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The Relationship Between Mismatch Repair Deficiency and PD-L1 Expression in Breast Carcinoma

Mills, Anne, M., MD*; Dill, Erik, A., MD*; Moskaluk, Christopher, A., MD, PhD*; Dziegielewski, Jaroslaw, PhD; Bullock, Tim, N., PhD*; Dillon, Patrick, M., MD

The American Journal of Surgical Pathology: February 2018 - Volume 42 - Issue 2 - p 183–191
doi: 10.1097/PAS.0000000000000949
Original Articles
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Mismatch repair (MMR) deficiency in solid tumors has recently been linked to susceptibility to immunotherapies targeting the programmed cell death-1 (PD-1)/programmed cell death-1 ligand (PD-L1) axis. Loss of MMR proteins has been shown to correlate with tumoral PD-L1 expression in colorectal and endometrial carcinomas, but the association between expression of MMR proteins and PD-L1 has not previously been studied in breast carcinoma, where MMR deficiency is less common. We assessed the relationship between PD-L1 and MMR protein expression by immunohistochemistry in 245 primary and 40 metastatic breast carcinomas. Tumoral staining for PD-L1 was positive in 12% of all cases, including 32% of triple-negative cancers. MMR deficiency was observed in 0.04% of breast cancers; the single MMR-deficient case was a high-grade, triple-negative ductal carcinoma which showed dual loss of MLH1 and PMS2 proteins and expressed PD-L1. Two ER+ carcinomas initially were scored with MMR protein loss in tissue microarray format but were subsequently shown to be MMR-intact on whole sections. Analysis of MMR gene mutation in The Cancer Genome Atlas corroborates low frequency of MMR deficiency for invasive breast cancer. MMR protein expression is therefore unlikely to show utility as a screen for immunotherapeutic vulnerability in this tumor type, and may provoke unwarranted genetic testing in patients unlikely to have a heritable cancer syndrome. PD-L1 may be a more clinically relevant biomarker for anti-PD-1/PD-L1 therapies in this setting.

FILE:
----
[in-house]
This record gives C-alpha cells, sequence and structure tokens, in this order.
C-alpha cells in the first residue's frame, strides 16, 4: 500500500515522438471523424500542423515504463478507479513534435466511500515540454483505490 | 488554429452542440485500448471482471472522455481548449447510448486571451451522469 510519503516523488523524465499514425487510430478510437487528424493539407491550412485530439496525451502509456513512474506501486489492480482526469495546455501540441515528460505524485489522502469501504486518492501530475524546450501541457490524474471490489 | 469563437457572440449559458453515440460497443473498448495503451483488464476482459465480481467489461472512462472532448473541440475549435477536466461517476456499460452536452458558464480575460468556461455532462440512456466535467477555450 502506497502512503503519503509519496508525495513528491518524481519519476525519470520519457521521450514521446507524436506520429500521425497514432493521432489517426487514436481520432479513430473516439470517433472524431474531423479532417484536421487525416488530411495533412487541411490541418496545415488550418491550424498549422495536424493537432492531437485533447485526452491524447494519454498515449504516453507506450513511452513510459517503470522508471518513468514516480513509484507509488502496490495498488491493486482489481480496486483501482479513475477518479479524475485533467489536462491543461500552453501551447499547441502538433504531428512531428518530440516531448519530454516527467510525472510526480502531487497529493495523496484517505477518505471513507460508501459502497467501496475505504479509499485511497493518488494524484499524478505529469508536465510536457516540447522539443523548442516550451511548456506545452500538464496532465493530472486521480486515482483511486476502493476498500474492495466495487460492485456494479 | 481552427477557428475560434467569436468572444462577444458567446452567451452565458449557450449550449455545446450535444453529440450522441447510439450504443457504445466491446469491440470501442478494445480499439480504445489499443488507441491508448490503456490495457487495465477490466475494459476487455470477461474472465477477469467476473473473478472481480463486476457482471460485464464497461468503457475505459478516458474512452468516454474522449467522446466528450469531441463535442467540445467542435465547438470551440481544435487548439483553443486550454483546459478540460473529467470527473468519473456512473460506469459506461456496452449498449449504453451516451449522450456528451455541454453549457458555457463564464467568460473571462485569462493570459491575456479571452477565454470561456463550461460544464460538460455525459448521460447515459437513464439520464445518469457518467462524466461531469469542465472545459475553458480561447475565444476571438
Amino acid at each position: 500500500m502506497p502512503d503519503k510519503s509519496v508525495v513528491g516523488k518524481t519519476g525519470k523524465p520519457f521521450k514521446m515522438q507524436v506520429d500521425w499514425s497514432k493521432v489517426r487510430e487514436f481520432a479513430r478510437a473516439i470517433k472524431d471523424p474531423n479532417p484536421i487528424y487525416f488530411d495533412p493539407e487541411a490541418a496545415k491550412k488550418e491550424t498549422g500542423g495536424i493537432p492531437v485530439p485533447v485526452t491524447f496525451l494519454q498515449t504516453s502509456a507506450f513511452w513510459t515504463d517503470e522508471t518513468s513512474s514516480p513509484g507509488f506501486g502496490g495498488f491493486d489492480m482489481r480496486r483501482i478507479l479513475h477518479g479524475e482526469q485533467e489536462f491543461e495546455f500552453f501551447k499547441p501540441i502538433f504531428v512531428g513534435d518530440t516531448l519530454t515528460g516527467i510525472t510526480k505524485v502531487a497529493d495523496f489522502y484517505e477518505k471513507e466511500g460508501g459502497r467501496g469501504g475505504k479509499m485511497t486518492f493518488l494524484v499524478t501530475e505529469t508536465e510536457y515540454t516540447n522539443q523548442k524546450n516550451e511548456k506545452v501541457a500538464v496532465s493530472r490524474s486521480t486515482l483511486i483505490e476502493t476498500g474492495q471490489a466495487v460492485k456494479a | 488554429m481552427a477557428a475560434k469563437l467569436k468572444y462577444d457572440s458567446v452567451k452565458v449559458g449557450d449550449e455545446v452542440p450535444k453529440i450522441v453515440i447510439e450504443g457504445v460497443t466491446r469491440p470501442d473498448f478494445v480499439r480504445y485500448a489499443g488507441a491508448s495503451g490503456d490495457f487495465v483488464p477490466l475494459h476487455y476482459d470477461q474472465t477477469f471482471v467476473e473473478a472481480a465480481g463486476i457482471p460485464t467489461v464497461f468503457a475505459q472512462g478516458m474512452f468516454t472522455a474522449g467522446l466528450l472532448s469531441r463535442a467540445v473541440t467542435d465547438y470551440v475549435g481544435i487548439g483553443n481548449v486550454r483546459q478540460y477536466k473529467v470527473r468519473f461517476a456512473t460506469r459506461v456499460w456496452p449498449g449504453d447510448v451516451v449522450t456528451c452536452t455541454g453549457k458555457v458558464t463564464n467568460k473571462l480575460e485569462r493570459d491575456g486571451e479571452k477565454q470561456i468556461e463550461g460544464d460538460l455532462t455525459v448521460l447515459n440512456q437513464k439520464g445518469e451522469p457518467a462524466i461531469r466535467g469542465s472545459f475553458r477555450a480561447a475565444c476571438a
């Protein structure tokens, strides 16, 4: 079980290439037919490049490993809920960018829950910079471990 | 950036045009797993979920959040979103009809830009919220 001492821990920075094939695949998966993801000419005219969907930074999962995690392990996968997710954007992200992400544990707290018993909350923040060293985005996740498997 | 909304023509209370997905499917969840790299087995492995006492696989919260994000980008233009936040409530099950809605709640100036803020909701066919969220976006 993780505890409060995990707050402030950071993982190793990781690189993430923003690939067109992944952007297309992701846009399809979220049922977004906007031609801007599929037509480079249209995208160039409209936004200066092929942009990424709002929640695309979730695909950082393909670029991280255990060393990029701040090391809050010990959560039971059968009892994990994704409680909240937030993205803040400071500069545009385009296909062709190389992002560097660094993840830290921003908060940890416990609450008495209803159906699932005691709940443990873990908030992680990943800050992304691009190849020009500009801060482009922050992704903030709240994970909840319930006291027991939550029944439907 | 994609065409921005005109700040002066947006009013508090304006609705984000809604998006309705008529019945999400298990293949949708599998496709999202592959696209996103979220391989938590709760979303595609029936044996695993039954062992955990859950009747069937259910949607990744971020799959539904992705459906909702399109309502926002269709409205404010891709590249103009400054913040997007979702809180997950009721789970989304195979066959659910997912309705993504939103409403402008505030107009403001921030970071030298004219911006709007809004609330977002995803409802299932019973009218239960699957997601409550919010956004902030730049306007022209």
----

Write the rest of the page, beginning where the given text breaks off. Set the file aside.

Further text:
Departments of *Pathology

Radiation Oncology

Medicine, Hematology/Oncology, University of Virginia, Charlottesville, VA

Conflicts of Interest and Source of Funding: The authors have disclosed that they have no significant relationships with, or financial interest in, any commercial companies pertaining to this article.

Correspondence: Anne M. Mills, MD, Department of Surgical Pathology, University of Virginia Health System, 3rd Floor Hospital Expansion, Room 3001, 1215 Lee Street, Charlottesville, VA 22908. (e-mail: amm7r@virginia.edu)

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